Apple formally aired its grievances to the court in a number of filings, to which Bromwich filed his own declaration rebutting the claims. Further, the monitor noted a distinct lack of willingness to participate on the part of Apple. This, Apple claimed, was grounds for dismissal as it brought Bromwich's impartiality into question.

Judge Cote's take on the situation:
The deterioration of the relationship between Apple and the Monitor is unfortunate and disappointing. Hopefully, that relationship can be "reset" and placed on a productive course. But it is strongly in the public's interest for the Monitor to remain in place. A monitorship which succeeds in confirming the existence of a genuine and effective antitrust compliance program within Apple, is in the interest of not only the American public, but also Apple.
Judge Cote thus denies Apple's request to remove Bromwich and, subsequently, the company's motion to suspend her initial injunction ruling.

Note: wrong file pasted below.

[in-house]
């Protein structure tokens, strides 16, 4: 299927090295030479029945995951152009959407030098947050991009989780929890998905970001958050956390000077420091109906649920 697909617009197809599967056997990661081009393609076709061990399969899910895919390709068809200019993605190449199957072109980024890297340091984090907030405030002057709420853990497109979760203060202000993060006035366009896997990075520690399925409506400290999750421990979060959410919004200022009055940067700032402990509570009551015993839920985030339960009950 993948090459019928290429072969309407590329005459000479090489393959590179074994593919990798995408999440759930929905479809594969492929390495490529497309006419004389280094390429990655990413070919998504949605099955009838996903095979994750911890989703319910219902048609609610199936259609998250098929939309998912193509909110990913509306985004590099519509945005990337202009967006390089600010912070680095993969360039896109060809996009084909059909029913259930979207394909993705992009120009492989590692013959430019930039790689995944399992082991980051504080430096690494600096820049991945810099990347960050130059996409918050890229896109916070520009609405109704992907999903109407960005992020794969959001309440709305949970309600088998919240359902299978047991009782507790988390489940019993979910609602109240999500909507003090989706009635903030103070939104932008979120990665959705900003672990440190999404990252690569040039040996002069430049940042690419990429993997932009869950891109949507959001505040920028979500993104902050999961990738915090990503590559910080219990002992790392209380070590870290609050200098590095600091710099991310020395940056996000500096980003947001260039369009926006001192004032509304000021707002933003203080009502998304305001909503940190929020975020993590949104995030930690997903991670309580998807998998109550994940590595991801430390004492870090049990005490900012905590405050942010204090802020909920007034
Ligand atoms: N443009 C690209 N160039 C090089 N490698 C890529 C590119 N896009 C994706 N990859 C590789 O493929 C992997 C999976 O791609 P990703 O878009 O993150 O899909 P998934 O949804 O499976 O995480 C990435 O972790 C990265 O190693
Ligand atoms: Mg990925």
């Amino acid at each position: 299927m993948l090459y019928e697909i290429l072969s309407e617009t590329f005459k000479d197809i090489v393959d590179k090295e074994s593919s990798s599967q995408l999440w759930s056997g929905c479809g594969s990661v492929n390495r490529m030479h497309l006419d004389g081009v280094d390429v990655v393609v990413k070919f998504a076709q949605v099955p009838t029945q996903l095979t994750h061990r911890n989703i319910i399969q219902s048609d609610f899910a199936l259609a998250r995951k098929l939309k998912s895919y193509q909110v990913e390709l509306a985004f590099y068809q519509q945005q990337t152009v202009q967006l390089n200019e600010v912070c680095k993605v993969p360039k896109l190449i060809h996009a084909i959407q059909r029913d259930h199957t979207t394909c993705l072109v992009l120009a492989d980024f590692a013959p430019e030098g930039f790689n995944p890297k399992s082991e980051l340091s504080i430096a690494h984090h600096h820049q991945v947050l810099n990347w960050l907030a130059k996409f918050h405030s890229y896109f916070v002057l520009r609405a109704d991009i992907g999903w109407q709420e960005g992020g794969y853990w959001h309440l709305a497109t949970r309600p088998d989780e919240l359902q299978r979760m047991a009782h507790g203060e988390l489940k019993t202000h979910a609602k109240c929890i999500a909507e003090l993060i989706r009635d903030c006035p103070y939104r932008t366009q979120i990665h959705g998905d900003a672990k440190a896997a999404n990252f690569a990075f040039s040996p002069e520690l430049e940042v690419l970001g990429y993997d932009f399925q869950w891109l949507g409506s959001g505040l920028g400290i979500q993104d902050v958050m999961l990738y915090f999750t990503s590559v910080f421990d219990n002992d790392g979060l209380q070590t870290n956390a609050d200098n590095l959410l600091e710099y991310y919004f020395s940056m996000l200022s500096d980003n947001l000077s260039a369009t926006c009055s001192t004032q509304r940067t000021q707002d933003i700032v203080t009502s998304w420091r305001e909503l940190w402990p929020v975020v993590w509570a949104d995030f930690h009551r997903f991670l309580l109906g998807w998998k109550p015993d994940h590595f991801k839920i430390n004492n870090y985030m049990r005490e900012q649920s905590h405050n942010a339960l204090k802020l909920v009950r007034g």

To appeal today's order, Apple must file a motion to stay with the Second Circuit by Saturday.

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Comments

  • Reply 1 of 40
    philboogiephilboogie Posts: 7,438member
    Brilliant slide!
  • Reply 2 of 40
    gtrgtr Posts: 3,231member
    She forgot to mention that 'the monitor' is also a personal friend of hers that she has a history of looking after.

    [IMG ALT=""]http://forums.appleinsider.com/content/type/61/id/37371/width/500/height/1000[/IMG]
  • Reply 3 of 40
    Quote:


    "A monitorship ... is in the interest of not only the American public, but also Apple."


    Um, I am a member of the "American public" and I don't find this to be in my interest in any way whatsoever.

  • Reply 4 of 40
    Quote:
    "A monitorship which succeeds in confirming the existence of a genuine and effective antitrust compliance program within Apple, is in the interest of not only the American public, but also Apple."

    Meaning:
    "A monitorship which succeeds in confirming the existence of a genuine and effective antitrust compliance program within Apple, is in the interest of not only my good friend Mr. Bromwich, but also Amazon."